Stiff Sports Bra Design
In an effort to test how stiffness in sports bras could work towards their efficacy at reducing motion, I designed (in CAD) and fabricated several iterations of sports bra prototypes.
The initial inspiration for exploring stiffer bras came from considering examples of armor in comic book characters and movies. I'm sure I'm not the first to ask:
Armor-like bras is not entirely fiction. Encapsulated bras exist that are usually composites of molded foam, underwire, some stiff fabric, and some elastic fabric. These bras are usually marketed towards larger-breasted women because they are more supportive than their compression bra counterparts. They achieve armor-like stiffness thanks to underwires, molding, and often complex construction. Although they are typically more supportive, many women dislike the encapsulated bra style because they feel it is overbuilt.
Generative Custom Fit Design:
My hypothesis was that if the bra were custom designed to perfectly fit its wearer, then I could design a bra using developable stiff panels, removing the need for the underwires and molding of encapsulated bras. This would mean a bra with the benefits and support of an encapsulated bra, but the simplicity and lightness of a compression bra.
In order to fit a person perfectly, I created a tool in grasshopper to generate a bra design based on measurements from the intended user:
Using the grasshopper tool, I iterated through 3 prototypes before creating final bras to be tested. In order to fabricate these bra designs using stiff fabric, extra steps were taken in CAD to adapt the designs to developable panels that could be unrolled flat.
These 3 initial prototypes were critical to understanding how stiffness interacts with sports bras, and how bra shape can impact its effectiveness. These main learnings are bolded in the explanation below.
The first prototype (left) was made entirely from a non-stretch cotton fabric. Immediately, it was apparent that while the bra fit well, it did not provide much support. I realized that the tension provided by a stretched fabric around the torso and over the shoulders is necessary to counteract gravity, as well as looseness of skin (if you're curious - see how much your skin moves when you push it around).
Moving forward, all of our prototypes introduced this tension through an elastic back, but kept stiffness in the front of the bra. My second prototype (middle) tested targeted stiffness. It demonstrated that targeted stiffness won't work by itself, as leaving other areas bare will encourage movement to those areas.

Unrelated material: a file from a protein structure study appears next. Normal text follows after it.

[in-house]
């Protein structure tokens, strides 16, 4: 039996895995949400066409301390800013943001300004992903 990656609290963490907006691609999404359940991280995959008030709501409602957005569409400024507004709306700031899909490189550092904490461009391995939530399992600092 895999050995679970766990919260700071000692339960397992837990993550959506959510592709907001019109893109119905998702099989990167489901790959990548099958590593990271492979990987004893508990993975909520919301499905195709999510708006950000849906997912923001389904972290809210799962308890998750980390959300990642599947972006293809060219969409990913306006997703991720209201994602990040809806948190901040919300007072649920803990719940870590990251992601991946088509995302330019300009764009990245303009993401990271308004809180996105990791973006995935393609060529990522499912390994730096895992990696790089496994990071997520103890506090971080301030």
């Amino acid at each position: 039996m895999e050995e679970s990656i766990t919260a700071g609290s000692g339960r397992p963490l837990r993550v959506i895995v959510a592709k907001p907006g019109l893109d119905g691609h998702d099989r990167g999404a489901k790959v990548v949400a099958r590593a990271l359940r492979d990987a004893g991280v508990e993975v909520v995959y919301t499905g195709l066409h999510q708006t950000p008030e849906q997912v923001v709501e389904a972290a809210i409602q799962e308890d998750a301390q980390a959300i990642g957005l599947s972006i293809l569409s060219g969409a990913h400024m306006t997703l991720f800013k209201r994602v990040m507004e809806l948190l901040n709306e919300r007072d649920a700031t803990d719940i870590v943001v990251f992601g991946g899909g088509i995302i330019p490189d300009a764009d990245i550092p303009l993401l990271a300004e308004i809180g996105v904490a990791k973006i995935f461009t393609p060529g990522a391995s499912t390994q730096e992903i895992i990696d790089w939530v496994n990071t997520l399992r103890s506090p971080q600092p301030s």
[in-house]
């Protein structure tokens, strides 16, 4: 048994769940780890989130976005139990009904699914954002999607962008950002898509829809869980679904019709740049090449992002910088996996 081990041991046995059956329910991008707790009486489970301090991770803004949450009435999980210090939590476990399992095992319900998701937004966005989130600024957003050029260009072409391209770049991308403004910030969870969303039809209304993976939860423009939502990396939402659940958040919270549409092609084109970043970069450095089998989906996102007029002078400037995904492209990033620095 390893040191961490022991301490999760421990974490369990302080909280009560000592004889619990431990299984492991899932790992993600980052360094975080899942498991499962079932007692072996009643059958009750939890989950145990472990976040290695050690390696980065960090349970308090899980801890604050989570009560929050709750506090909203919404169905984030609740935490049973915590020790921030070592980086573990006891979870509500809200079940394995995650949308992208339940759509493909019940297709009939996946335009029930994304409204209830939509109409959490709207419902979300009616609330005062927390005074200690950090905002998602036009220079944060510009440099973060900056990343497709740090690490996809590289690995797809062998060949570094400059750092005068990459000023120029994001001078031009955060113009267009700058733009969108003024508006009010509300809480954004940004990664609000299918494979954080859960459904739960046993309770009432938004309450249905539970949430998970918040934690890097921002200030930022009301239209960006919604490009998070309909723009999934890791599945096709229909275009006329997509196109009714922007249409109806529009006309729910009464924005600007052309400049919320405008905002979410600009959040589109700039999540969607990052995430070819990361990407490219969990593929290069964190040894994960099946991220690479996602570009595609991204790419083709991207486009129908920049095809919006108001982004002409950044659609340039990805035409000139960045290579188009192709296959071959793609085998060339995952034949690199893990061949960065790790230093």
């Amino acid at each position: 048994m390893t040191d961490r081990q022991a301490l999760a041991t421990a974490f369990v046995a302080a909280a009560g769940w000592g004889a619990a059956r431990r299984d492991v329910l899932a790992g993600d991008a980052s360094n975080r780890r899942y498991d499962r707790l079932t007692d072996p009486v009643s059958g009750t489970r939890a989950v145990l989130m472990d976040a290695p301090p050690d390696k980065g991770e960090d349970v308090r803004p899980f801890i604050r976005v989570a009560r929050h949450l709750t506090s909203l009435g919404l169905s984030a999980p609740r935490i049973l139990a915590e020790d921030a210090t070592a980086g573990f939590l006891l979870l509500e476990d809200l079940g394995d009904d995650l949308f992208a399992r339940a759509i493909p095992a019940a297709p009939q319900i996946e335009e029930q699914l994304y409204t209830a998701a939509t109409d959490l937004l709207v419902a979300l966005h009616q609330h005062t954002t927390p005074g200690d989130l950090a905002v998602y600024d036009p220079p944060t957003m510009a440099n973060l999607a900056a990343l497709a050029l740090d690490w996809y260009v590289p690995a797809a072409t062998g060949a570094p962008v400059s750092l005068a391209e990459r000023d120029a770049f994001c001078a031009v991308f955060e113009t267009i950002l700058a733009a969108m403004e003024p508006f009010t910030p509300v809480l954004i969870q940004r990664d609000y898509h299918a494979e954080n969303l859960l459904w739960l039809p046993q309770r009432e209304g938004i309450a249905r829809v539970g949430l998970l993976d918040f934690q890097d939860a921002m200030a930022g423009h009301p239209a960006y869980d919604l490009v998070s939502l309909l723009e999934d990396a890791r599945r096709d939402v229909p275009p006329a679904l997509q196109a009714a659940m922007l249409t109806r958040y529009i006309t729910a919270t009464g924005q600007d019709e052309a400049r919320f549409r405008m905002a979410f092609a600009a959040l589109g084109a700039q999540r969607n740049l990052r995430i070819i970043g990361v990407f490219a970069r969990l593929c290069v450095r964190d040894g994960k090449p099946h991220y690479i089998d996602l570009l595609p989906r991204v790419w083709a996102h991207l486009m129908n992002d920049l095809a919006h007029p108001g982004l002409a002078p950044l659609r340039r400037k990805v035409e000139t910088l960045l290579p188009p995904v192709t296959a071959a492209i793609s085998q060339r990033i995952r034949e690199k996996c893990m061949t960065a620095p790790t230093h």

The third prototype (right) was created to see how an incredibly thin and light material like Nylon would perform, given that it still met our requirements for stiffness. The bra fit well, and was more supportive than the first prototype, however it also showed that the shape of the cups needed to be redesigned. I had been designing the bra to match measurements and shape of someone in an everyday bra, so despite the added tension from having an elastic back, the cup shape was still encouraging the breasts to hang in a more "natural" and less supported way. Instead of designing cups to meet this natural breast shape, cups needed to be designed to meet the ideal breast shape under tension.
Final Prototypes and Testing:
Taking into account my learnings from the three initial prototypes, I designed and fabricated two final prototypes (see below). The prototypes were identical, with the exception of the directional paneling being either horizontal or vertical. The straps in the prototypes were designed with multiple attachment points in order to allow for measurable adjustments in strap tightness. The prototypes were made by laser cutting the pieces, sewing them together using a flat stitch machine, and adding heat bonded trim to seams for comfort. The elastic backs for these bras were made of two layers of spandex, heat bonded together, for a technical feel and stronger performance.
In order to get more empirical data on the role played by stiffness and tension in bras, I performed kinematic testing on these prototypes as well as industry standard bras: the adidas Techfit - a standard compression (stretchy) bra, and the Panache Underwire Sports Bra - a standard encapsulated (molded) bra. Four subjects were tested while running on a treadmill in each bra.
Although motion data was collected using a magnetic marker system, the results from that data were inconsistent and I was unable to make any conclusions from it. However, I also collected perception feedback from testers throughout the test using a survey and interview questions. Based on these answers, we saw that all testers perceived the bra prototypes are more supportive when they were adjusted to a tighter setting in the strap.
Without accurate motion data, it's hard to be conclusive about how these prototypes affected breast motion during exercise. However, it's incredibly promising that these prototypes, made by an amateur seamstress (me), could be tested alongside real sports bras, and be so positively received.